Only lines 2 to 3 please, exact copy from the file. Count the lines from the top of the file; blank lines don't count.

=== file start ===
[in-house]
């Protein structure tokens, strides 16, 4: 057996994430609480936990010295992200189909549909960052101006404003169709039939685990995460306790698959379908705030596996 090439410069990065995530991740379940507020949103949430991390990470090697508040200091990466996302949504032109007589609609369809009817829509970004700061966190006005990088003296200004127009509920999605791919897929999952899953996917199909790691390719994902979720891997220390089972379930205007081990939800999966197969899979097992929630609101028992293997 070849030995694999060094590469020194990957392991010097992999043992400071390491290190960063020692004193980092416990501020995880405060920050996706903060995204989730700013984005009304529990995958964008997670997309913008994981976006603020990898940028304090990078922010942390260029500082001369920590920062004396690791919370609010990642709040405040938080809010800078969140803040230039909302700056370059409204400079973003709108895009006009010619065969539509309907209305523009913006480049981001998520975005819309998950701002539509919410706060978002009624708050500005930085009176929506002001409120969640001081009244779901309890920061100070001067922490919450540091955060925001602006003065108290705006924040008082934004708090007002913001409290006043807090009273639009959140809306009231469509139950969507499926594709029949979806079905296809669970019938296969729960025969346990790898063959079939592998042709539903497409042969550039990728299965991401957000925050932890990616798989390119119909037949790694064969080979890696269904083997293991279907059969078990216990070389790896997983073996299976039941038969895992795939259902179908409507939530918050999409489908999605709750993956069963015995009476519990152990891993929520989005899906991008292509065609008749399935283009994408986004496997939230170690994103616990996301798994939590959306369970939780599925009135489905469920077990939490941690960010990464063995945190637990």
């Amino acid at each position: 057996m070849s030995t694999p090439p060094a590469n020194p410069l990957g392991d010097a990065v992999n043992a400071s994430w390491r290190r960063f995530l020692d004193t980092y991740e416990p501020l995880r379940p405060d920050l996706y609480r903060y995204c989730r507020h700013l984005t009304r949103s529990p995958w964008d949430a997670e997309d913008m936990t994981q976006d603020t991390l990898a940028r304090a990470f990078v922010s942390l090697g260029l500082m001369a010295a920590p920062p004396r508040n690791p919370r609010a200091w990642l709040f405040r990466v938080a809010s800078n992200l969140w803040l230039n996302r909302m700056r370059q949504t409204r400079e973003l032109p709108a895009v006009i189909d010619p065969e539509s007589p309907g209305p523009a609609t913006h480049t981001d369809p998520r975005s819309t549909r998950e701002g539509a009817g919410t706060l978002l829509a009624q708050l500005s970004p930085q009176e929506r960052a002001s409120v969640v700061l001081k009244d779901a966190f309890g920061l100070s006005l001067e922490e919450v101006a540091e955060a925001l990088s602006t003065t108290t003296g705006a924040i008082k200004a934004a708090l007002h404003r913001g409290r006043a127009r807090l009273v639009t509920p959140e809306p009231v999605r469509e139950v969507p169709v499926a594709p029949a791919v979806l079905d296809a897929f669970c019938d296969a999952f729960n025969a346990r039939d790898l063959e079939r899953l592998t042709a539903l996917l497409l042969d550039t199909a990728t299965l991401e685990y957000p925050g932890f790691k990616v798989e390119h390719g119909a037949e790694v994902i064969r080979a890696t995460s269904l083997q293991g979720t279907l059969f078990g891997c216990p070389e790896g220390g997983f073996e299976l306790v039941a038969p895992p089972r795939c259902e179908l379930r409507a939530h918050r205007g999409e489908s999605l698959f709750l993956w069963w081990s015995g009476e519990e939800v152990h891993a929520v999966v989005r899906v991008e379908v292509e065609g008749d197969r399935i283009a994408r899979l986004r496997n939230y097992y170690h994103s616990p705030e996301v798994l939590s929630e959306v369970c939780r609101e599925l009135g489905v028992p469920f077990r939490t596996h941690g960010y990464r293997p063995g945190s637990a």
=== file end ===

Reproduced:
């Protein structure tokens, strides 16, 4: 057996994430609480936990010295992200189909549909960052101006404003169709039939685990995460306790698959379908705030596996 090439410069990065995530991740379940507020949103949430991390990470090697508040200091990466996302949504032109007589609609369809009817829509970004700061966190006005990088003296200004127009509920999605791919897929999952899953996917199909790691390719994902979720891997220390089972379930205007081990939800999966197969899979097992929630609101028992293997 070849030995694999060094590469020194990957392991010097992999043992400071390491290190960063020692004193980092416990501020995880405060920050996706903060995204989730700013984005009304529990995958964008997670997309913008994981976006603020990898940028304090990078922010942390260029500082001369920590920062004396690791919370609010990642709040405040938080809010800078969140803040230039909302700056370059409204400079973003709108895009006009010619065969539509309907209305523009913006480049981001998520975005819309998950701002539509919410706060978002009624708050500005930085009176929506002001409120969640001081009244779901309890920061100070001067922490919450540091955060925001602006003065108290705006924040008082934004708090007002913001409290006043807090009273639009959140809306009231469509139950969507499926594709029949979806079905296809669970019938296969729960025969346990790898063959079939592998042709539903497409042969550039990728299965991401957000925050932890990616798989390119119909037949790694064969080979890696269904083997293991279907059969078990216990070389790896997983073996299976039941038969895992795939259902179908409507939530918050999409489908999605709750993956069963015995009476519990152990891993929520989005899906991008292509065609008749399935283009994408986004496997939230170690994103616990996301798994939590959306369970939780599925009135489905469920077990939490941690960010990464063995945190637990």
């Amino acid at each position: 057996m070849s030995t694999p090439p060094a590469n020194p410069l990957g392991d010097a990065v992999n043992a400071s994430w390491r290190r960063f995530l020692d004193t980092y991740e416990p501020l995880r379940p405060d920050l996706y609480r903060y995204c989730r507020h700013l984005t009304r949103s529990p995958w964008d949430a997670e997309d913008m936990t994981q976006d603020t991390l990898a940028r304090a990470f990078v922010s942390l090697g260029l500082m001369a010295a920590p920062p004396r508040n690791p919370r609010a200091w990642l709040f405040r990466v938080a809010s800078n992200l969140w803040l230039n996302r909302m700056r370059q949504t409204r400079e973003l032109p709108a895009v006009i189909d010619p065969e539509s007589p309907g209305p523009a609609t913006h480049t981001d369809p998520r975005s819309t549909r998950e701002g539509a009817g919410t706060l978002l829509a009624q708050l500005s970004p930085q009176e929506r960052a002001s409120v969640v700061l001081k009244d779901a966190f309890g920061l100070s006005l001067e922490e919450v101006a540091e955060a925001l990088s602006t003065t108290t003296g705006a924040i008082k200004a934004a708090l007002h404003r913001g409290r006043a127009r807090l009273v639009t509920p959140e809306p009231v999605r469509e139950v969507p169709v499926a594709p029949a791919v979806l079905d296809a897929f669970c019938d296969a999952f729960n025969a346990r039939d790898l063959e079939r899953l592998t042709a539903l996917l497409l042969d550039t199909a990728t299965l991401e685990y957000p925050g932890f790691k990616v798989e390119h390719g119909a037949e790694v994902i064969r080979a890696t995460s269904l083997q293991g979720t279907l059969f078990g891997c216990p070389e790896g220390g997983f073996e299976l306790v039941a038969p895992p089972r795939c259902e179908l379930r409507a939530h918050r205007g999409e489908s999605l698959f709750l993956w069963w081990s015995g009476e519990e939800v152990h891993a929520v999966v989005r899906v991008e379908v292509e065609g008749d197969r399935i283009a994408r899979l986004r496997n939230y097992y170690h994103s616990p705030e996301v798994l939590s929630e959306v369970c939780r609101e599925l009135g489905v028992p469920f077990r939490t596996h941690g960010y990464r293997p063995g945190s637990a």